Unemployment compensation is a safety net on which many jobless Americans rely. Unfortunately, unemployed church workers are left blowing in the wind.
Under the Federal Unemployment Tax Act (FUTA), churches are exempt from unemployment taxes, which means church employees are not eligible to receive unemployment benefits. Given the current economic situation, this little-known exception in our tax code is devastating for many families.
Even though church employees are subject to the usual deductions from their pay, they are denied unemployment benefits available to non-church workers.
While this particular loophole seems unfair, the real issue is social justice, which, it appears, many churches preach but few churches practice. While FUTA rules allow for this exception, churches do have the option to voluntarily purchase unemployment insurance. Most do not.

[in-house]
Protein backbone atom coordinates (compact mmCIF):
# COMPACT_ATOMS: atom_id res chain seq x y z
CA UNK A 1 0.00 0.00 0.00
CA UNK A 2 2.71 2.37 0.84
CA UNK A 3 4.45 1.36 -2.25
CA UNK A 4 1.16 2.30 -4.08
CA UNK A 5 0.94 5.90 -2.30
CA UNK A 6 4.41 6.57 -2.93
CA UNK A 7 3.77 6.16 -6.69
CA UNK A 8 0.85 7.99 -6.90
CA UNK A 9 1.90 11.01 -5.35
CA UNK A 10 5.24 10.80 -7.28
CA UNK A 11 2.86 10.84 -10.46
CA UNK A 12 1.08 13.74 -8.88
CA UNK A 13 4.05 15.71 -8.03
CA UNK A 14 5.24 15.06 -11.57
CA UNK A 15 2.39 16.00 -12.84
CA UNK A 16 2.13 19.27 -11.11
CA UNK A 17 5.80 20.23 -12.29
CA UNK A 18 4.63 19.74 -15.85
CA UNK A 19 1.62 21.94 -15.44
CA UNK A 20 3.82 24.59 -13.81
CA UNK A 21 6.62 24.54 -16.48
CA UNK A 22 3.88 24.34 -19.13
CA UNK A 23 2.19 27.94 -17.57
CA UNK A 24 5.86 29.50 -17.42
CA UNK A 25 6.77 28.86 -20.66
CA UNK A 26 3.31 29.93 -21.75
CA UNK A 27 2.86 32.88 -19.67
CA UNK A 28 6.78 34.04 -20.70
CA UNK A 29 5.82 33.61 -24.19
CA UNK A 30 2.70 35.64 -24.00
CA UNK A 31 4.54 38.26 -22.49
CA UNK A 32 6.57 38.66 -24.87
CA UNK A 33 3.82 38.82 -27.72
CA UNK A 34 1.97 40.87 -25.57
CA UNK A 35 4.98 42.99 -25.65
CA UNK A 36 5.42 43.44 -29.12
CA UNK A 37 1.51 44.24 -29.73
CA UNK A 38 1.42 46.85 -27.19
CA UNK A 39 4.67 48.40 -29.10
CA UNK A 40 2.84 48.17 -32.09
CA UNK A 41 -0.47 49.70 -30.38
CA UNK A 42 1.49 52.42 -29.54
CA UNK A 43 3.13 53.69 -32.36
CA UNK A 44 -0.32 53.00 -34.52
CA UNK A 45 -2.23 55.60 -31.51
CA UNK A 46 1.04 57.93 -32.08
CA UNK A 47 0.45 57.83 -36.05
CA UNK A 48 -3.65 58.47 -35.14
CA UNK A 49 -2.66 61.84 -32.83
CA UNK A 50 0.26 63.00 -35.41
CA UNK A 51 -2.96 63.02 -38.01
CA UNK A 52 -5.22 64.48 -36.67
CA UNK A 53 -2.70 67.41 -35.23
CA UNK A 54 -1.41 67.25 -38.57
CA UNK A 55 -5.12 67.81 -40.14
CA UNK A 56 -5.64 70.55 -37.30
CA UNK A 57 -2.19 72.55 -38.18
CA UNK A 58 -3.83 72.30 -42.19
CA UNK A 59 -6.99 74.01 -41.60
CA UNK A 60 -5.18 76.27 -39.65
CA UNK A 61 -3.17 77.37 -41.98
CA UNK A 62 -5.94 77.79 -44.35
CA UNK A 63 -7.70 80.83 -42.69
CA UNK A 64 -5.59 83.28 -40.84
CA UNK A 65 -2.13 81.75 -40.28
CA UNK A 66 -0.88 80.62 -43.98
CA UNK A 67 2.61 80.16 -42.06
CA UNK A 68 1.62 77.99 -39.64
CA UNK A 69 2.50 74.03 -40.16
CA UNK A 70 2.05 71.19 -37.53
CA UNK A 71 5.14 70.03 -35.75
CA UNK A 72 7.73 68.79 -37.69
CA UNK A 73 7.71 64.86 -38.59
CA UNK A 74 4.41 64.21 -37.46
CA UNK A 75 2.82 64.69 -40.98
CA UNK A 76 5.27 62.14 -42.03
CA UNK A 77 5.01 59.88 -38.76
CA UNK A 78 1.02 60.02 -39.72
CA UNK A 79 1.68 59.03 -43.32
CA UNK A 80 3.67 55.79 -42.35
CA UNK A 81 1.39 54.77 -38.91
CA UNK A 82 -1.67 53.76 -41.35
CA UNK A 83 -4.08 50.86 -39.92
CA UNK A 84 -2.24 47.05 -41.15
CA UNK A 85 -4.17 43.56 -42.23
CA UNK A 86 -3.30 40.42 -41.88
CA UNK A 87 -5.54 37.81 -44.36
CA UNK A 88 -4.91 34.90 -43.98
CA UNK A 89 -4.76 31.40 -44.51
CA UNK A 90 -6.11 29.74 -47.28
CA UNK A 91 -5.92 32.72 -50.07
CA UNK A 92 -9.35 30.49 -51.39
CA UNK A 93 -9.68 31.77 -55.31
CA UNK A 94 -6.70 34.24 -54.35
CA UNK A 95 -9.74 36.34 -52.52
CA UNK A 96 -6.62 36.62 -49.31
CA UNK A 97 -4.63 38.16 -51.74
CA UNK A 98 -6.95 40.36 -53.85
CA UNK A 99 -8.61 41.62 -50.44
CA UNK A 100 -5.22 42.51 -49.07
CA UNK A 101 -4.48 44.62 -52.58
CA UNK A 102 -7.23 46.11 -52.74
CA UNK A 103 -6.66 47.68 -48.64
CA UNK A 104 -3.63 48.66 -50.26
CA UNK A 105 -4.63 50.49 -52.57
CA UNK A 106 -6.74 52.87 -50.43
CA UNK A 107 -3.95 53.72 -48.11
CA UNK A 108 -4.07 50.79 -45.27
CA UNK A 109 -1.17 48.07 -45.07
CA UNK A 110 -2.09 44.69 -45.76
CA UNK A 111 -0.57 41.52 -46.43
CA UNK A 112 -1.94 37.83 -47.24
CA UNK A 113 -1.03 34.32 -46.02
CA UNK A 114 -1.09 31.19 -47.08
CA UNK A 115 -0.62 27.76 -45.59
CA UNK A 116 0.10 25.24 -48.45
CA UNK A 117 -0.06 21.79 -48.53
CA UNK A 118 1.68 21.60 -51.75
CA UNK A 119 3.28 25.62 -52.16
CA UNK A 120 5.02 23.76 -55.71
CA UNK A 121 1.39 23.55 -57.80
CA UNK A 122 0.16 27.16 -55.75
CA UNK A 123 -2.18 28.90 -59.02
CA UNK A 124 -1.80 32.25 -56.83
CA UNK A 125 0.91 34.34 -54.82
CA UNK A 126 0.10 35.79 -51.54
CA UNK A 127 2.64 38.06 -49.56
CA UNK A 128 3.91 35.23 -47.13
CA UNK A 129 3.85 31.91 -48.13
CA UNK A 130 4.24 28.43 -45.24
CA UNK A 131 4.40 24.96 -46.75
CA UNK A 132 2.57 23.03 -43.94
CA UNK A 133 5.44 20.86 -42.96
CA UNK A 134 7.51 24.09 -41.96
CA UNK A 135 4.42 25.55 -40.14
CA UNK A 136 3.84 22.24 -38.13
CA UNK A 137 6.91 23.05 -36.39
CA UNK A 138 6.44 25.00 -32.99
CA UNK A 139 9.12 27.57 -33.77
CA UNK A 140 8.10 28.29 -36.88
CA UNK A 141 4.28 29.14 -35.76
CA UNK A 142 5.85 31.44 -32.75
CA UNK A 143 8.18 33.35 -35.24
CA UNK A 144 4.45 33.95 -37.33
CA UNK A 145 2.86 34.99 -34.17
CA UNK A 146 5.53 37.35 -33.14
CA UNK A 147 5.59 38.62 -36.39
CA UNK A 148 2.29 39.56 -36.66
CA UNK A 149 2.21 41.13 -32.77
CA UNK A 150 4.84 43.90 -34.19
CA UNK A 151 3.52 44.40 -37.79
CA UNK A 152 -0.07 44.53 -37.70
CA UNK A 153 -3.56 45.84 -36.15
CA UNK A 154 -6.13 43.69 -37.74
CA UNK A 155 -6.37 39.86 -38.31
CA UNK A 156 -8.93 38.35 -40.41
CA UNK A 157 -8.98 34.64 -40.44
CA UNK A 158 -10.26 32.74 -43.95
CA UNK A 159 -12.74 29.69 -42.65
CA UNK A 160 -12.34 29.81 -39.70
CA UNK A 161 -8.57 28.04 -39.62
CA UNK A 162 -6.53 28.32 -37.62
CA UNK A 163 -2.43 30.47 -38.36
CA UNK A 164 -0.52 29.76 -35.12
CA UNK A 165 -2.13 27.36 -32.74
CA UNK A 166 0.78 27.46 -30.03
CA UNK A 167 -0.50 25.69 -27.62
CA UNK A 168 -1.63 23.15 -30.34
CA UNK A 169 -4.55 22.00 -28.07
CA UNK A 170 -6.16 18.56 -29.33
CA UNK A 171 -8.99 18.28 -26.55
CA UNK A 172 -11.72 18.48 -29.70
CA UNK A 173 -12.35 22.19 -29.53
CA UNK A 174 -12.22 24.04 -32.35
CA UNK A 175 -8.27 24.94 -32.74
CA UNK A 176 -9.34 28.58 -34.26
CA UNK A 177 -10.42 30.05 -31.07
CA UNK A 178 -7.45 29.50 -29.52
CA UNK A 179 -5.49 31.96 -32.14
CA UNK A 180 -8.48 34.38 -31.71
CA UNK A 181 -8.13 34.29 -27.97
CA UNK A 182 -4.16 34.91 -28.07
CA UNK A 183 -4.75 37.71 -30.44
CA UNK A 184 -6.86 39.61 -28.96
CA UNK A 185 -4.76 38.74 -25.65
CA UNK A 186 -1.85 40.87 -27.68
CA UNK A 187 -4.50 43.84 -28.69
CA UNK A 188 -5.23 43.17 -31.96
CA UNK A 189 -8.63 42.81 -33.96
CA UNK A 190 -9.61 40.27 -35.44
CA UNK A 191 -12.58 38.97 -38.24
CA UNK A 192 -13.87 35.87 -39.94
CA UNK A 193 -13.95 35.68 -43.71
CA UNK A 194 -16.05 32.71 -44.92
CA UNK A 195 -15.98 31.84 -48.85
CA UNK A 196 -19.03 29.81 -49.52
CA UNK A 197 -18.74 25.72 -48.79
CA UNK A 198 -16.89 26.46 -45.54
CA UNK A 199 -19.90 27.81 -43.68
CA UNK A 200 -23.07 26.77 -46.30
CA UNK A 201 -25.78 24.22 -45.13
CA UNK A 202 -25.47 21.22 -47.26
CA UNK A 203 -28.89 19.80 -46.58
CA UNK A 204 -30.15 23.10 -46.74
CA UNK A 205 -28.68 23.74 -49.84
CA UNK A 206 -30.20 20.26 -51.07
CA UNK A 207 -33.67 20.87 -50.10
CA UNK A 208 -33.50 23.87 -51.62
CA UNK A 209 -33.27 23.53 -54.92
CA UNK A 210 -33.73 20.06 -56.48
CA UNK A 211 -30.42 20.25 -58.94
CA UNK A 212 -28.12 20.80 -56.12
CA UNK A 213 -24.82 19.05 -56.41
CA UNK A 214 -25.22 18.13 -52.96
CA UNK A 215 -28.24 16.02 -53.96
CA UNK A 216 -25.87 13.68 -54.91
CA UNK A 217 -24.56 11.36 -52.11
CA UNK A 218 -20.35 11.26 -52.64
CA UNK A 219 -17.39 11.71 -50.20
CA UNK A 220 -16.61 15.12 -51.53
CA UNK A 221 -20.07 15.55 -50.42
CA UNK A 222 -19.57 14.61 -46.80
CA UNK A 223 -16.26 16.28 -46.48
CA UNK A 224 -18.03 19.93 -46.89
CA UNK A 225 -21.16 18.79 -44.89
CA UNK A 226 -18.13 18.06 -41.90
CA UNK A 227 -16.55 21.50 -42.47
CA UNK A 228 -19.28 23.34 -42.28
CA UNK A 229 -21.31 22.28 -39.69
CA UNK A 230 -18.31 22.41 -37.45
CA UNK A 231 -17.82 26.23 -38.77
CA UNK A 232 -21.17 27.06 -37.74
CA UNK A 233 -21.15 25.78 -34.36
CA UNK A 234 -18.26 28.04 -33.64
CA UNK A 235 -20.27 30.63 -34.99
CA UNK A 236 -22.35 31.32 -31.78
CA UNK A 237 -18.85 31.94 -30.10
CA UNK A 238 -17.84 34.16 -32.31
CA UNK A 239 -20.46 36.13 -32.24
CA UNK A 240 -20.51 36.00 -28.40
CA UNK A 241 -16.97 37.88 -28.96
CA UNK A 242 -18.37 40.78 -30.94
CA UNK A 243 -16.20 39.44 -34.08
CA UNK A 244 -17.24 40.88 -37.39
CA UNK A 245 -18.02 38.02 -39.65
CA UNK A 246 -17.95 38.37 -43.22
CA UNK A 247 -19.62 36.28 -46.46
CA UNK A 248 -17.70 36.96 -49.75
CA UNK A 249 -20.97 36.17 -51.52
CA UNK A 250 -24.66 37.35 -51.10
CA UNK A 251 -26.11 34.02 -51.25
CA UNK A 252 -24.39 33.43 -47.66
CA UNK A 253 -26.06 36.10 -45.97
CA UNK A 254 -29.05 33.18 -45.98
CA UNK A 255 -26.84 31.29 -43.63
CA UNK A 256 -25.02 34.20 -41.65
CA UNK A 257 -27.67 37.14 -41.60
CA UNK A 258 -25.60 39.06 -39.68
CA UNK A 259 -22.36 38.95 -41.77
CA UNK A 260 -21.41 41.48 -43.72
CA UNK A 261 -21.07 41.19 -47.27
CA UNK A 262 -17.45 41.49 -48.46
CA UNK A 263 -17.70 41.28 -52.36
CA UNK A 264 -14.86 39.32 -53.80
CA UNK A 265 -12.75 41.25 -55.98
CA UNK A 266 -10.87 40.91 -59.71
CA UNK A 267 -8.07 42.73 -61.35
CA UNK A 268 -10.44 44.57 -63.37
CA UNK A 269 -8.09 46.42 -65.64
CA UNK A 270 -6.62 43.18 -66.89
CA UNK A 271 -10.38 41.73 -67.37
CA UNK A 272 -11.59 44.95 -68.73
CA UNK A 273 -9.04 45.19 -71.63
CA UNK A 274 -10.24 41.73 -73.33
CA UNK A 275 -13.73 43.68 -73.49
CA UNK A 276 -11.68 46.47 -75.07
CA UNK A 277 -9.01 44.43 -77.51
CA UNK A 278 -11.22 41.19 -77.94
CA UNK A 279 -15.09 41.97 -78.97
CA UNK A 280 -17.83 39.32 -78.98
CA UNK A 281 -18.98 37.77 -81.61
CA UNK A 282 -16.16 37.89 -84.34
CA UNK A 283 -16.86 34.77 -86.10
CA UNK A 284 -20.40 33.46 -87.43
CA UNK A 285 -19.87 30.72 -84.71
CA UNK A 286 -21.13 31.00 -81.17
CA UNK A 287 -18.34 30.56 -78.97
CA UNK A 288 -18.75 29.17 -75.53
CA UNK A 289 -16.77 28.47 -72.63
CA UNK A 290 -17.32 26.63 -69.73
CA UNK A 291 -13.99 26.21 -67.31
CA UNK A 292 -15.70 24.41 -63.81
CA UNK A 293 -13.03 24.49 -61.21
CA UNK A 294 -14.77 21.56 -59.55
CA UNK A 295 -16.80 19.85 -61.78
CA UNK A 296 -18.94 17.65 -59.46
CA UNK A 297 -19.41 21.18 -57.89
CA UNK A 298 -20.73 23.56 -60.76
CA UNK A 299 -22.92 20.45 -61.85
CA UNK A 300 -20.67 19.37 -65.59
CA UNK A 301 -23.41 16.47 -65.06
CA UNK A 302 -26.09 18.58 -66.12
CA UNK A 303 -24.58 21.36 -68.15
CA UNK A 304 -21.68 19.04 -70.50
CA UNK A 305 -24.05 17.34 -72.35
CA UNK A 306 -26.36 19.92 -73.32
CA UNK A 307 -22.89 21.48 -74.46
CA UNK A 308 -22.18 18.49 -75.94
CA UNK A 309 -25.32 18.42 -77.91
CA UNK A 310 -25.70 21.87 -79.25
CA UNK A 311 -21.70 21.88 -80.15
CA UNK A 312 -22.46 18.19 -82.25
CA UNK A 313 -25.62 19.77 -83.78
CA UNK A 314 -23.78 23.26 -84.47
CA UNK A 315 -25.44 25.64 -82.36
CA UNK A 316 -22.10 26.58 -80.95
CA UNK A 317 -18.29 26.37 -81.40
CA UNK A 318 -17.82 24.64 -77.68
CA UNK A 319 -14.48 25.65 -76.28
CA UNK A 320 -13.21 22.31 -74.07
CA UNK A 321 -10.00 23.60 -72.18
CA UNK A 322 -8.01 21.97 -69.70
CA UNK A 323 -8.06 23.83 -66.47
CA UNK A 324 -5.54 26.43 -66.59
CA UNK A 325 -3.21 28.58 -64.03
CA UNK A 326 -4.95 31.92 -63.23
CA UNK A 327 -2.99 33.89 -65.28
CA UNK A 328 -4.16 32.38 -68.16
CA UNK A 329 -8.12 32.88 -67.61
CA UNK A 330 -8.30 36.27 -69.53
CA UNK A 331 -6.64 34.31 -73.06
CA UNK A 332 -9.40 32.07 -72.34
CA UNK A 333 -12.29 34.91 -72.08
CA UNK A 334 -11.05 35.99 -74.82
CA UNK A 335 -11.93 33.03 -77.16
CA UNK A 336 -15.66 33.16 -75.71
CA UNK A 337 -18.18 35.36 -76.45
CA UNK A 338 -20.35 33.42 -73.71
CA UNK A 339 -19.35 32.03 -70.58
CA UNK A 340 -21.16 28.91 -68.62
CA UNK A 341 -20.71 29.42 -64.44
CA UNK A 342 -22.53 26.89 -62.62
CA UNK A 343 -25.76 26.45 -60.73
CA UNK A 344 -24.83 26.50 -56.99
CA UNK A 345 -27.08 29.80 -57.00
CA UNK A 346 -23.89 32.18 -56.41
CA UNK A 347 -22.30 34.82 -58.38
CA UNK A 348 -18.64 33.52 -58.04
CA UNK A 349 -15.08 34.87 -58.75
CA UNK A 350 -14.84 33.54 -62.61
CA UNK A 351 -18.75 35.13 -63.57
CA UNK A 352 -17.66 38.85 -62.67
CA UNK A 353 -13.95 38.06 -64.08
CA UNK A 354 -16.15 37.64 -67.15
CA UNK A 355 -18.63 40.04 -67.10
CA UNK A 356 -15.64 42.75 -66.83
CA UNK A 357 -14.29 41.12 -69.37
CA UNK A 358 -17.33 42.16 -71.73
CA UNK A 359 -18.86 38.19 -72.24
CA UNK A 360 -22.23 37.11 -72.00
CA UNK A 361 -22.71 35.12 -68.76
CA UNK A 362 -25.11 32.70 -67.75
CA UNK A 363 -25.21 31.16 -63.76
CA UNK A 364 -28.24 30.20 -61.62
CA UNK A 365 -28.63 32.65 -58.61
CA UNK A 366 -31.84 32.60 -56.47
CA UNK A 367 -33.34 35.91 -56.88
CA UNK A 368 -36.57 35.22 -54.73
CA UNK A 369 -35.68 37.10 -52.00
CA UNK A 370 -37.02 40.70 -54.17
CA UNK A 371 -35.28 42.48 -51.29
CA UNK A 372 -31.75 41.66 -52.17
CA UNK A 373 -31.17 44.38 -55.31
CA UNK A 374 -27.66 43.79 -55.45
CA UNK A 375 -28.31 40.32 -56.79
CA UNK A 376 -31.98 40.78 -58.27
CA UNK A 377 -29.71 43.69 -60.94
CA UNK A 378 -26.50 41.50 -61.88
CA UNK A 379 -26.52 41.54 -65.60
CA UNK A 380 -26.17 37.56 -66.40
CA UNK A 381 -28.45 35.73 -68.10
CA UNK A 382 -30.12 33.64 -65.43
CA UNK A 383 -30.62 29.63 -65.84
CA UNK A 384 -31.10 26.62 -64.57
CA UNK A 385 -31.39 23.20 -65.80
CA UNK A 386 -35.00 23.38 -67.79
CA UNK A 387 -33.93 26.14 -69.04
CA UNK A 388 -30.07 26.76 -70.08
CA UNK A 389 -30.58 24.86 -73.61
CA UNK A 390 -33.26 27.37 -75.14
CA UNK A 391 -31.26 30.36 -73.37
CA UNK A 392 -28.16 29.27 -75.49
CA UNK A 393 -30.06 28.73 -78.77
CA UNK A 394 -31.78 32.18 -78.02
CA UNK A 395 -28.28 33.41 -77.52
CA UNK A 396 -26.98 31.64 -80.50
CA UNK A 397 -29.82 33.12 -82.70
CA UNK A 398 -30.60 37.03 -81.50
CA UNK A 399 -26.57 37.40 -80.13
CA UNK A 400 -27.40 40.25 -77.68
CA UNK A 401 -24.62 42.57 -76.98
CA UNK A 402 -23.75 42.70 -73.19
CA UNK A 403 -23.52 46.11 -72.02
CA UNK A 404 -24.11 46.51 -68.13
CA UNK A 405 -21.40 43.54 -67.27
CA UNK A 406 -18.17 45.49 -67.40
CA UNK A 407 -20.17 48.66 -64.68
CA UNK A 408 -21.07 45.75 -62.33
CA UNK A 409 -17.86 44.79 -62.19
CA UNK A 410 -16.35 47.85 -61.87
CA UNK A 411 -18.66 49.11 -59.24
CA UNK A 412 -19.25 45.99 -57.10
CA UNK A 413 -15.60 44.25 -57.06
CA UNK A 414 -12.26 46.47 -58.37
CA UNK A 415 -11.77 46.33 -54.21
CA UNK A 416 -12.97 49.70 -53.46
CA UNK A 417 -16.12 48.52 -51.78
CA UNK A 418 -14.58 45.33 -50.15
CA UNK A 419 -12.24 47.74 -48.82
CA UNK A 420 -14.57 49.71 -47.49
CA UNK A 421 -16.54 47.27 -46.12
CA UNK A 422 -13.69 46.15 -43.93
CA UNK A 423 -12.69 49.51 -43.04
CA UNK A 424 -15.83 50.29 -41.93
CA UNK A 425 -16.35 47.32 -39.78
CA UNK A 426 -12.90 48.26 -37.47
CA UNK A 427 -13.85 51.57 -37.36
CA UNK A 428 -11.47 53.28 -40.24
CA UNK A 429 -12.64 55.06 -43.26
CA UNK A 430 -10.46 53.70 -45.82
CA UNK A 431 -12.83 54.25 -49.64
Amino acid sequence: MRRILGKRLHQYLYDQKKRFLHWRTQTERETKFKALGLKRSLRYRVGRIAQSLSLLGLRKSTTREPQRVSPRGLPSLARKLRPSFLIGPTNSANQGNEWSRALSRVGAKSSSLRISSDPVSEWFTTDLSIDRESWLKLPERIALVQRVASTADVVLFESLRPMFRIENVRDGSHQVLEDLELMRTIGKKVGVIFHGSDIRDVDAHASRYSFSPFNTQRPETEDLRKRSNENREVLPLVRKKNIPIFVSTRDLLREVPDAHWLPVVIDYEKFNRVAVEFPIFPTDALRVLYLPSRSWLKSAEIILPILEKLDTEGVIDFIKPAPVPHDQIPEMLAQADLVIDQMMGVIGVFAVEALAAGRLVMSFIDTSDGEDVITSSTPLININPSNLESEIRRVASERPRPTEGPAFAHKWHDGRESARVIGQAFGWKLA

With numerous passages in the Bible that call for Christians to act with compassion toward others, the notion that a church could cast aside a faithful employee so easily seems, at best, irresponsible if not utterly hypocritical. In reality, churches are expected to operate under the confines, or in this case the freedom of state and federal laws, but is it unreasonable to expect these churches to acknowledge the higher court, which they serve?
Although man’s law gives churches a free pass on social awareness, it is time many churches rededicate themselves to the mission they so nobly accepted and so boldly proclaim. Until then, we must put our faith in the government and hope that at least some members of Congress have read their Bibles.
Purlear, N.C. 28665